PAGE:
“An hundred years should go to praise
Thine eyes, and on thy forehead gaze.
Two hundred to adore each breast:
But thirty thousand to the rest.” Marvell is again using hyperbole but this time to give imagery of a much more romantic and less obscene manner. He describes how he would take his time just marvelling at this woman’s beauty, again immersing her in flattery. He goes on to write
“And the last age shall show your heart:” which is telling her that she not only looks beautiful, but her personality is just as marvellous and important. Marvell draws the first stanza to a close writing
“For, Lady, you deserve this state;
Nor would I love at lower rate.” meaning that she deserves all of the above, and he would in no way compromise if he had the time.
Marvell begins his antithesis with the word “But”, which is instantly a sign of the negativity to come. This section of the poem sees Marvell almost scaring the woman into sleeping with him. He uses various morbid pieces of imagery, as well as playing on his mistress’ guilt. Marvell opens with
“But at my back I always here
Time’s wingï¿½d chariot hurrying near:” In Greek mythology, it was believed that Gods would ride across the sky, drawing behind them the day or the night. Marvell is referring to how they were drawing closer, and how their time is running out, scaring the woman into having sex. Marvell then takes a dramatic shift in what he’s describing. The lines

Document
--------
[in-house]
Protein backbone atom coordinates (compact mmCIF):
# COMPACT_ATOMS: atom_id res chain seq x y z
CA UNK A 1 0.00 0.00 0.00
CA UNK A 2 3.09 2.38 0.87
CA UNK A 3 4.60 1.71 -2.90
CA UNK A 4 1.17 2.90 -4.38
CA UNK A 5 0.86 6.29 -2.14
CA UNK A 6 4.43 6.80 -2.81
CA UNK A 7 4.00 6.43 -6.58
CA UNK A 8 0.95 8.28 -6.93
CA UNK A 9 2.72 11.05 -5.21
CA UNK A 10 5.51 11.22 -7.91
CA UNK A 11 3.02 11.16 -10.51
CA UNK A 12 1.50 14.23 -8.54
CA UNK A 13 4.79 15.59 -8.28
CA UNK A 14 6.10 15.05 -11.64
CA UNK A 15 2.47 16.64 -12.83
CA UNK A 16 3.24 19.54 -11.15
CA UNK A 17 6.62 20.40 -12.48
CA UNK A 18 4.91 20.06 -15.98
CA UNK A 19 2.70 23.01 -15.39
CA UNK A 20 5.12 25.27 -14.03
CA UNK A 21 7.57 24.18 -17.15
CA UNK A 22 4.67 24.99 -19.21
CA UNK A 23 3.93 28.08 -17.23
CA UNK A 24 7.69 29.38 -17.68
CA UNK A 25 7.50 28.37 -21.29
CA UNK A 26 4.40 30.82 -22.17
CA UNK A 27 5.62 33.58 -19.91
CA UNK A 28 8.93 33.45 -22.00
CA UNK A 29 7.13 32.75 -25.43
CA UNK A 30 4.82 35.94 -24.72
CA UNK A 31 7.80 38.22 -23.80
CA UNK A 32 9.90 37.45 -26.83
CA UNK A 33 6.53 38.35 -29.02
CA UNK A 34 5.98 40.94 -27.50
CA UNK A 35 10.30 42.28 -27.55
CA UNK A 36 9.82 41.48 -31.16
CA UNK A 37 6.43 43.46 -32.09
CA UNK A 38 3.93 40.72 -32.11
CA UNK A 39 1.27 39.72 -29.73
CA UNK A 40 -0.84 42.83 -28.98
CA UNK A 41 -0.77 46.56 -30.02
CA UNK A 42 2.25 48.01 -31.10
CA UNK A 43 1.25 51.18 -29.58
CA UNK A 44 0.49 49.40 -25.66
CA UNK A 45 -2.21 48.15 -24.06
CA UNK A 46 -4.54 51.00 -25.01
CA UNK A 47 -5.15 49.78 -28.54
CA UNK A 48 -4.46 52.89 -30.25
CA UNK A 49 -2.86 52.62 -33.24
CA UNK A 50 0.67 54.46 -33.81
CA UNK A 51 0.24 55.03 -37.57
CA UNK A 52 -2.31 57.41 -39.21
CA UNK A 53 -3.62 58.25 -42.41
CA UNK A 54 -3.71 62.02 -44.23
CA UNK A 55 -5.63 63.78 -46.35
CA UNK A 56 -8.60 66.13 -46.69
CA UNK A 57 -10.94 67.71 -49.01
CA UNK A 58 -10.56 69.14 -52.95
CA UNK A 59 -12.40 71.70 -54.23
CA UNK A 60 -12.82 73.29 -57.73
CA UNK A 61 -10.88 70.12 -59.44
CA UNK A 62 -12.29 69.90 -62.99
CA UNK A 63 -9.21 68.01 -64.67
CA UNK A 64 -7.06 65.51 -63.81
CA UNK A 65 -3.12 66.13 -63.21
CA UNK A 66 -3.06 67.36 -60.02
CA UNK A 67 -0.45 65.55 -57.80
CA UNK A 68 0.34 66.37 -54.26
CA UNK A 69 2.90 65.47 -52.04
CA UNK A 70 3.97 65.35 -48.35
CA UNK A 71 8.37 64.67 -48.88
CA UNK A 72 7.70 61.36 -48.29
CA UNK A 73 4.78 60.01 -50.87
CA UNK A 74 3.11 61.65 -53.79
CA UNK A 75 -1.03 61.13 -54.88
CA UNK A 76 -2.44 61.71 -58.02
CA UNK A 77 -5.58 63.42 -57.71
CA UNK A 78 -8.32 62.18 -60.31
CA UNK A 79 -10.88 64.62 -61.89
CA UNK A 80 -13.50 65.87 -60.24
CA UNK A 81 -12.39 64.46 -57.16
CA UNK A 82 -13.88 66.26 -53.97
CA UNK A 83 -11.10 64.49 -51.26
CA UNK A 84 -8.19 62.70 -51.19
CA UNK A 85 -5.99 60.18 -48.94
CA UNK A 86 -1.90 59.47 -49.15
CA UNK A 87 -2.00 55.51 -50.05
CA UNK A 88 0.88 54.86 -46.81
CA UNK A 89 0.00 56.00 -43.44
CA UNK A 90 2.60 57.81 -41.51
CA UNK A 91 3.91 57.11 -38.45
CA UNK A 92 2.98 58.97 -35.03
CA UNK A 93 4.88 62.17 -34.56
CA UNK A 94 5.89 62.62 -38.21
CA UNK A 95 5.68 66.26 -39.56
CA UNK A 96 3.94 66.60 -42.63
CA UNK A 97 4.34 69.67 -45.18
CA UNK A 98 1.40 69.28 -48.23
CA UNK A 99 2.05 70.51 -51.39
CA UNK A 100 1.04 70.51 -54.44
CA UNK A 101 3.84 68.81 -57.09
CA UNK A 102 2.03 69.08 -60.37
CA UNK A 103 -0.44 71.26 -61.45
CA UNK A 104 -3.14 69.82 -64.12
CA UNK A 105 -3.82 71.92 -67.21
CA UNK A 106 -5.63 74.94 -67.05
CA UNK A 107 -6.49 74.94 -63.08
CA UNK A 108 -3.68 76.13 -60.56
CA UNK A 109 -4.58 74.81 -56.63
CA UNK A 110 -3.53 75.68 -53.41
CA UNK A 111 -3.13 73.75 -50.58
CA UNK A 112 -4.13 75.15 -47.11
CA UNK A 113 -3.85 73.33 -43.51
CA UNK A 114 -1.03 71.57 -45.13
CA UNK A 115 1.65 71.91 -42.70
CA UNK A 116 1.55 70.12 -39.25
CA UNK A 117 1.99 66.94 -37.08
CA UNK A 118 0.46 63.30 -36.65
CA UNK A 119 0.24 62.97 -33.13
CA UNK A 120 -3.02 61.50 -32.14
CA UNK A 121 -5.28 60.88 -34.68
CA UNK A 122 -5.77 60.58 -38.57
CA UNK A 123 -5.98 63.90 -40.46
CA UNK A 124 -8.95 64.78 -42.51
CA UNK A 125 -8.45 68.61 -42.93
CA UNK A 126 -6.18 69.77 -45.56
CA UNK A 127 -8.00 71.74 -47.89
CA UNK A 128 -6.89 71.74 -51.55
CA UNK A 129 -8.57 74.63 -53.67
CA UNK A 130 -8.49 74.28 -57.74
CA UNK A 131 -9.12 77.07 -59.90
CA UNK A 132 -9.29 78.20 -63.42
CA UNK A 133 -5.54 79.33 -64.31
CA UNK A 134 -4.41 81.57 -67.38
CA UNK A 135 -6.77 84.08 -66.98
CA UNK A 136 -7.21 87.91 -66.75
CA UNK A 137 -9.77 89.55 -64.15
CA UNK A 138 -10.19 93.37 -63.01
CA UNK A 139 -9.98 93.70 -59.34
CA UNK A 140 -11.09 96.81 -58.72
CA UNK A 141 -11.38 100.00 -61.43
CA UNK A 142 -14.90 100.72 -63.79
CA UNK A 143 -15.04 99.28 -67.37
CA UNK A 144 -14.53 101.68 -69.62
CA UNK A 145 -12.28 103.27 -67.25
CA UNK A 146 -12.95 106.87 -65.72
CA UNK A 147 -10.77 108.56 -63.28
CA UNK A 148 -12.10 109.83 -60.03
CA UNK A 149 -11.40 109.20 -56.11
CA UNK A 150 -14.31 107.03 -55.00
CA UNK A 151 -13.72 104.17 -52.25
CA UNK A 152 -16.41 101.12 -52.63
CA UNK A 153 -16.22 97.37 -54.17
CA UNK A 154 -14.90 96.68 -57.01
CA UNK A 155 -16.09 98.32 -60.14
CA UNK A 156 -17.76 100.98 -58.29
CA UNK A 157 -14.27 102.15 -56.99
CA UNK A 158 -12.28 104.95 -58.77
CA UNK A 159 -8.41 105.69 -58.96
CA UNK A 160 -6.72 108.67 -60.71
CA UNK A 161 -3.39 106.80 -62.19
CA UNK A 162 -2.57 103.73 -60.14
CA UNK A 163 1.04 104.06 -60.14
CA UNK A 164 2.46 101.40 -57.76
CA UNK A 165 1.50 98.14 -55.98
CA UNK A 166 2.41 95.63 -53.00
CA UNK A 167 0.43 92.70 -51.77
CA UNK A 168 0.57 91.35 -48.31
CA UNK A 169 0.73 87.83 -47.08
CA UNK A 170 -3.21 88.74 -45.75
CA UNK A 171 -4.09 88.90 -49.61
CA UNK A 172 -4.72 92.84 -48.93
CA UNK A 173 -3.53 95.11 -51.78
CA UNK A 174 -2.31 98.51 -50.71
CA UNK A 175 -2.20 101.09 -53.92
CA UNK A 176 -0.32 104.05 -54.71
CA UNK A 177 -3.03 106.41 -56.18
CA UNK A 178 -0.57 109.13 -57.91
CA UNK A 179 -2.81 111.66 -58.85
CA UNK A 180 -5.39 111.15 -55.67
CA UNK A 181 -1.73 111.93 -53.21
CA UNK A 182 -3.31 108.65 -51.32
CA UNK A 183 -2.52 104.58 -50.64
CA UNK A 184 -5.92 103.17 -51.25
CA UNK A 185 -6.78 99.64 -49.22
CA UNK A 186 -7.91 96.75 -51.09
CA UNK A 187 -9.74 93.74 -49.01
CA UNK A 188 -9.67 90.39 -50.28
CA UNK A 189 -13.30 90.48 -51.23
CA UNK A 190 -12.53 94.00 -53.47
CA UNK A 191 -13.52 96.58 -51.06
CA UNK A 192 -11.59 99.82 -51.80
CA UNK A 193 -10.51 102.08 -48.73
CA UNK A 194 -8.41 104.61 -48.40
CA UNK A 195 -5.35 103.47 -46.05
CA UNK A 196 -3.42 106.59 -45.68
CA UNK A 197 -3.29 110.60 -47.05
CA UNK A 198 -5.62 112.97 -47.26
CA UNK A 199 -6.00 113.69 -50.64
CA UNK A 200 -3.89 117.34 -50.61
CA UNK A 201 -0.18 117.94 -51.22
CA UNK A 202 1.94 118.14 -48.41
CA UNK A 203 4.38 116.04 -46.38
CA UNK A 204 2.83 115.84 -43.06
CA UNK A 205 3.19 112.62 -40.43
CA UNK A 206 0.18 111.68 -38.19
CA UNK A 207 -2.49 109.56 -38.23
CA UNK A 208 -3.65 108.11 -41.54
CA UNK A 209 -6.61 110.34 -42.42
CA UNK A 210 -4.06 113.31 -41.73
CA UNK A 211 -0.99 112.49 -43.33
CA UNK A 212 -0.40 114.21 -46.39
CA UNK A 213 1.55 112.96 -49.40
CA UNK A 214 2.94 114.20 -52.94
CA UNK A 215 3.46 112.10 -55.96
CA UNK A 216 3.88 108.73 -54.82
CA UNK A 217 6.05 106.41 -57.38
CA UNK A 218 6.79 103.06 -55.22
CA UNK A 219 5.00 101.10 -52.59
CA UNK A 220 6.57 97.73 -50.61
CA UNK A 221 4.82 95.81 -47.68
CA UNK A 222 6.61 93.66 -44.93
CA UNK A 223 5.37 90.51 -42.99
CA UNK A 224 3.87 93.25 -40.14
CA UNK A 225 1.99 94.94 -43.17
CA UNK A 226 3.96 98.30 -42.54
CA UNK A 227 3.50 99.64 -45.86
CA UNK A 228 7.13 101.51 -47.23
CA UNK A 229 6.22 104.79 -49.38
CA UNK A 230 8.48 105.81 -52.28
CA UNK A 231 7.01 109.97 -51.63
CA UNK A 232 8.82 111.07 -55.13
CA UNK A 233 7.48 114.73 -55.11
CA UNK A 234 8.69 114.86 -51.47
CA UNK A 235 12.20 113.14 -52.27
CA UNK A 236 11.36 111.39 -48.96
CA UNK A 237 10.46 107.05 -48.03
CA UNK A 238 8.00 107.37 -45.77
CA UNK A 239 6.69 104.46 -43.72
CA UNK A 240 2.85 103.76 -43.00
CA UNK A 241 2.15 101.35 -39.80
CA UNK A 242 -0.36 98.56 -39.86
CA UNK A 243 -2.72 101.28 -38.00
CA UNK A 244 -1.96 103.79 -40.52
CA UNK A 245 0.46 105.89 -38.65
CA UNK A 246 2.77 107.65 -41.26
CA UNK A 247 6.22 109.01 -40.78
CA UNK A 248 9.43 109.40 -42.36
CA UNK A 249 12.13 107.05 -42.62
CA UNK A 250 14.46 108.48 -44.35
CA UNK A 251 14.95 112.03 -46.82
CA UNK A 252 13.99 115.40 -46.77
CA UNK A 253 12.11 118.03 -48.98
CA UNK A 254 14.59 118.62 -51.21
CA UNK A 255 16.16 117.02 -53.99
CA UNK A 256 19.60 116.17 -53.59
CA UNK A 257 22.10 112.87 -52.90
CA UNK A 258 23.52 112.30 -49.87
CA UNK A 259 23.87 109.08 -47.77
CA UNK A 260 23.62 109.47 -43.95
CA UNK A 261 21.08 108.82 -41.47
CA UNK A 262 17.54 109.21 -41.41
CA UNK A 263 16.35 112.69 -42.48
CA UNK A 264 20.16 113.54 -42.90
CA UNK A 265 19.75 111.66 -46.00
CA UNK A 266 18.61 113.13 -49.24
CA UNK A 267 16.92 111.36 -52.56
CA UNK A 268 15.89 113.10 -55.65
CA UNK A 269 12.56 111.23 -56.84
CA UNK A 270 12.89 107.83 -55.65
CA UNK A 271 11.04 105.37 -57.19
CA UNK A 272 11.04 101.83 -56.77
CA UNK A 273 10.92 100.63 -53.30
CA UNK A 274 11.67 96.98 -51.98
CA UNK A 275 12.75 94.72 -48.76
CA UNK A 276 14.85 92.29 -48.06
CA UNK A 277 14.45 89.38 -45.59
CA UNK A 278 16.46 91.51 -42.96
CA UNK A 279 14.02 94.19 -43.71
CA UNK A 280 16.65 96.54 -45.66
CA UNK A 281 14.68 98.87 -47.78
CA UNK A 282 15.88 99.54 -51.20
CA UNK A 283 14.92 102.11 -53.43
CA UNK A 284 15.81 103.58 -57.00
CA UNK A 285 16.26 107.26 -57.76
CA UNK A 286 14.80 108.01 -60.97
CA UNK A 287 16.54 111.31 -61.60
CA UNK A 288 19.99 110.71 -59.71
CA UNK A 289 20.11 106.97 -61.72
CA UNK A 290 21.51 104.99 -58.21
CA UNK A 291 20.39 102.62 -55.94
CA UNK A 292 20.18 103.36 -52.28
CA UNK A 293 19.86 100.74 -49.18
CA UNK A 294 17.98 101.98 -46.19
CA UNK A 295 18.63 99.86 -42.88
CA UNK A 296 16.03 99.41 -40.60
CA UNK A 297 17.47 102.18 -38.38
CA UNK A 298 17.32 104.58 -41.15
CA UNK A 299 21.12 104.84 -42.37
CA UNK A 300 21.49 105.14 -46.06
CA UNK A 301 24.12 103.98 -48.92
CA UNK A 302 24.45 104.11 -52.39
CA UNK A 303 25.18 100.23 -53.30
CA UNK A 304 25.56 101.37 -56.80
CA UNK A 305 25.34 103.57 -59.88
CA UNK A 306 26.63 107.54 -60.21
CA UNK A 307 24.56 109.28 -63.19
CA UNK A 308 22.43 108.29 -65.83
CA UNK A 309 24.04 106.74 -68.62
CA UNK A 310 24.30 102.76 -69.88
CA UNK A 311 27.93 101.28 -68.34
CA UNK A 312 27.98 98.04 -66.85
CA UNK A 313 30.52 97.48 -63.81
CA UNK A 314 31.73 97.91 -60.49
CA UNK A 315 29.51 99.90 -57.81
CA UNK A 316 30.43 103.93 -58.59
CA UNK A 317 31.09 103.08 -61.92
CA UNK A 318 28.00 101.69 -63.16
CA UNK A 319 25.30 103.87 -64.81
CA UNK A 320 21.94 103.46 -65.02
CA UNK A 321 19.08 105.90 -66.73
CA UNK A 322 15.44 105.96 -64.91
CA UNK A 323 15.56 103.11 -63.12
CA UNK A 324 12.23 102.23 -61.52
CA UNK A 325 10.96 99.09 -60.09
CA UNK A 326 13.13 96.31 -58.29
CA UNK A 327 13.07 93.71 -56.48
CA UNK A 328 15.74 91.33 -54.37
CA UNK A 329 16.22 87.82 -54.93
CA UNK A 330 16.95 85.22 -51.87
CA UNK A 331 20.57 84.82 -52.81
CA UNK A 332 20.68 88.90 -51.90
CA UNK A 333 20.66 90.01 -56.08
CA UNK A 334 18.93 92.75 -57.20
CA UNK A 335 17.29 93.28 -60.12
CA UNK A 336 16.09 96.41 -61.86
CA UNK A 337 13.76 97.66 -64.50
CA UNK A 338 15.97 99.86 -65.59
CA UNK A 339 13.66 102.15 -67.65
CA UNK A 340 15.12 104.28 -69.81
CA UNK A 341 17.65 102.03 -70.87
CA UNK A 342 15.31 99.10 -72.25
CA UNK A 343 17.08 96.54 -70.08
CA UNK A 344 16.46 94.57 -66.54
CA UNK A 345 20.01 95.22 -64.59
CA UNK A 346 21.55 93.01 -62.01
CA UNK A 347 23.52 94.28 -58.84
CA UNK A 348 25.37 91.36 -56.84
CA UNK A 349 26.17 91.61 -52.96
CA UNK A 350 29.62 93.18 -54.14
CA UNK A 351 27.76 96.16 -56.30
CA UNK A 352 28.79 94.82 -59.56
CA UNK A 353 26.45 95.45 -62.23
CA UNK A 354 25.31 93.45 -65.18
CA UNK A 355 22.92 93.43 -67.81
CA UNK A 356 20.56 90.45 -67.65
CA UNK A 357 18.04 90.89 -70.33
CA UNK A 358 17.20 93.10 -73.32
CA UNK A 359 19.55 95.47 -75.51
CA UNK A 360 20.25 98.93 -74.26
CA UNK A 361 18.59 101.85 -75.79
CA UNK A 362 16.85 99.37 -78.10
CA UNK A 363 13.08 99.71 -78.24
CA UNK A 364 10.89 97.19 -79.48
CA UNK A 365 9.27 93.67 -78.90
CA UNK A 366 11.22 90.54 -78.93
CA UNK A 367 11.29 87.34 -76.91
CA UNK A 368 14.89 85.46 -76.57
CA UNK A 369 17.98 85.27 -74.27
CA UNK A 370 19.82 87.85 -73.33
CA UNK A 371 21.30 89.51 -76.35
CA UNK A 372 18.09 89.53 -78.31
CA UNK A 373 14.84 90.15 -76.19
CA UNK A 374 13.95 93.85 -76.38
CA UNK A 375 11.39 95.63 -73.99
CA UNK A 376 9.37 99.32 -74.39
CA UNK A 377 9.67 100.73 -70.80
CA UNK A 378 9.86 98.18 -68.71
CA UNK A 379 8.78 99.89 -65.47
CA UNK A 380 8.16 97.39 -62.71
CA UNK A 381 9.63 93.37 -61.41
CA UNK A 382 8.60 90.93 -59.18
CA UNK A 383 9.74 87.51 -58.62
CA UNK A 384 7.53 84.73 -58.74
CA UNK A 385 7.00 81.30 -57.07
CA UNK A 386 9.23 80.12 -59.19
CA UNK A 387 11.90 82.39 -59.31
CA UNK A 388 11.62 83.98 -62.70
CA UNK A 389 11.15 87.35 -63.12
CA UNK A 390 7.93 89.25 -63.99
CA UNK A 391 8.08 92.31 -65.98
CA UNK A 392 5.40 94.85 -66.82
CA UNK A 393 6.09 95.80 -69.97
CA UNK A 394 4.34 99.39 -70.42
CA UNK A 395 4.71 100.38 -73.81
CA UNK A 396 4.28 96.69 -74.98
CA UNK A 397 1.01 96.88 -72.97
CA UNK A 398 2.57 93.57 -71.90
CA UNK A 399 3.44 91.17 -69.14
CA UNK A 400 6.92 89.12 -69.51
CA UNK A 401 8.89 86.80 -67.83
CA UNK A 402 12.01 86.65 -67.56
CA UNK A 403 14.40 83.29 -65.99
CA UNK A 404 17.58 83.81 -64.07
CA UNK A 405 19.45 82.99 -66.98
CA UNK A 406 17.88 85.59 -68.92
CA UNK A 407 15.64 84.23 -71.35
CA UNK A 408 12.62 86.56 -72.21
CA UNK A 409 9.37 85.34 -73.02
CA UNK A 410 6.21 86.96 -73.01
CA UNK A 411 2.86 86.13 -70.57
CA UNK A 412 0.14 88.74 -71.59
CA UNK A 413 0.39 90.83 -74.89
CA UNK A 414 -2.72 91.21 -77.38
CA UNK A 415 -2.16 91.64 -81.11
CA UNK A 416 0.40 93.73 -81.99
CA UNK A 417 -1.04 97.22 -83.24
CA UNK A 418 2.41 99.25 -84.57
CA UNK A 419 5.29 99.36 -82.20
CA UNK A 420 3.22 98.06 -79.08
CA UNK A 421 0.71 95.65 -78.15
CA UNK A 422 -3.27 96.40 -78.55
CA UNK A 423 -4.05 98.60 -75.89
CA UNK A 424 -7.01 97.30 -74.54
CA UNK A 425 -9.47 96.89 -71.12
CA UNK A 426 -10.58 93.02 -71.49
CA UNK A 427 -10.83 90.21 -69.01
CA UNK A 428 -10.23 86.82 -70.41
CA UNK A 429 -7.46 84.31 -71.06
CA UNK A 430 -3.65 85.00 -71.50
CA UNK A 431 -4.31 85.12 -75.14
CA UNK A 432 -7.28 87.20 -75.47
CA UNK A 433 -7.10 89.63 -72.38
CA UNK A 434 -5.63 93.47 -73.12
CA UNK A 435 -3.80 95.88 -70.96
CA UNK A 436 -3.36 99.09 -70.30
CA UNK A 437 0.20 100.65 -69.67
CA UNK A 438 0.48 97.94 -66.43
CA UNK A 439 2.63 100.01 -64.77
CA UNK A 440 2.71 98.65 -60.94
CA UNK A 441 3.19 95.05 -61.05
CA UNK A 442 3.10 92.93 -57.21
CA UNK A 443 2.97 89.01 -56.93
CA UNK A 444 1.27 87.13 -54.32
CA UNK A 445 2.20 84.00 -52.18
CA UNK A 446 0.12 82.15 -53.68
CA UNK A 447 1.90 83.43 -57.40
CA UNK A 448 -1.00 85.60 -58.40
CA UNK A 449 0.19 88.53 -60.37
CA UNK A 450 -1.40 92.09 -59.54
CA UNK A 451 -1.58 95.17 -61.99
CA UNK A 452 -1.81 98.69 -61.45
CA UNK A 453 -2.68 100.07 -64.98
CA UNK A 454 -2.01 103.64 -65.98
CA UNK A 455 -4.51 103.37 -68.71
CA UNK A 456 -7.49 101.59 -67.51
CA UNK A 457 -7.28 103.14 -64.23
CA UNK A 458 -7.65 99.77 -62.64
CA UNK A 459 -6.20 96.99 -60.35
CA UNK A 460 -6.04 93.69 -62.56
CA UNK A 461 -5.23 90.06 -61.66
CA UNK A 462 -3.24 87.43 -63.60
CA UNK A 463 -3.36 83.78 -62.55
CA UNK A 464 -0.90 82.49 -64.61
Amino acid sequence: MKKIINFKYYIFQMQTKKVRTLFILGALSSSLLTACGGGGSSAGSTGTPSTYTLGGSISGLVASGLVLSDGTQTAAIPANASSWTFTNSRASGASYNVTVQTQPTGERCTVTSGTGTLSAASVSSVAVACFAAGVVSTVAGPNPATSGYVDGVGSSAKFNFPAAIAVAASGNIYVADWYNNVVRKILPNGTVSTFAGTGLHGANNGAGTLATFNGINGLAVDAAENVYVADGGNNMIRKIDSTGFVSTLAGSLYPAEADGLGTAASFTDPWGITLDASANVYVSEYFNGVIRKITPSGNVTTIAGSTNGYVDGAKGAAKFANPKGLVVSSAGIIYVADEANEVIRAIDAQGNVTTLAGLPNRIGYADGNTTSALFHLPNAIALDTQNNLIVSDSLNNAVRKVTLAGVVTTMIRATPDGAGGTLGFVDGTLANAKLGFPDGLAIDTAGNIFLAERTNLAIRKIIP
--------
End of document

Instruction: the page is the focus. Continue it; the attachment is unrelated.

“And yonder all before us lie
Deserts of vast eternity.” Here Marvell is implying that only death is to come. The line “Deserts of vast eternity” symbolising death, and how there is only arid, lifeless spaces of nothingness waiting for them. Marvell then goes on to how “Thy beauty shall no more be found”, meaning that when she is dead, she will lose her current state of physical allure.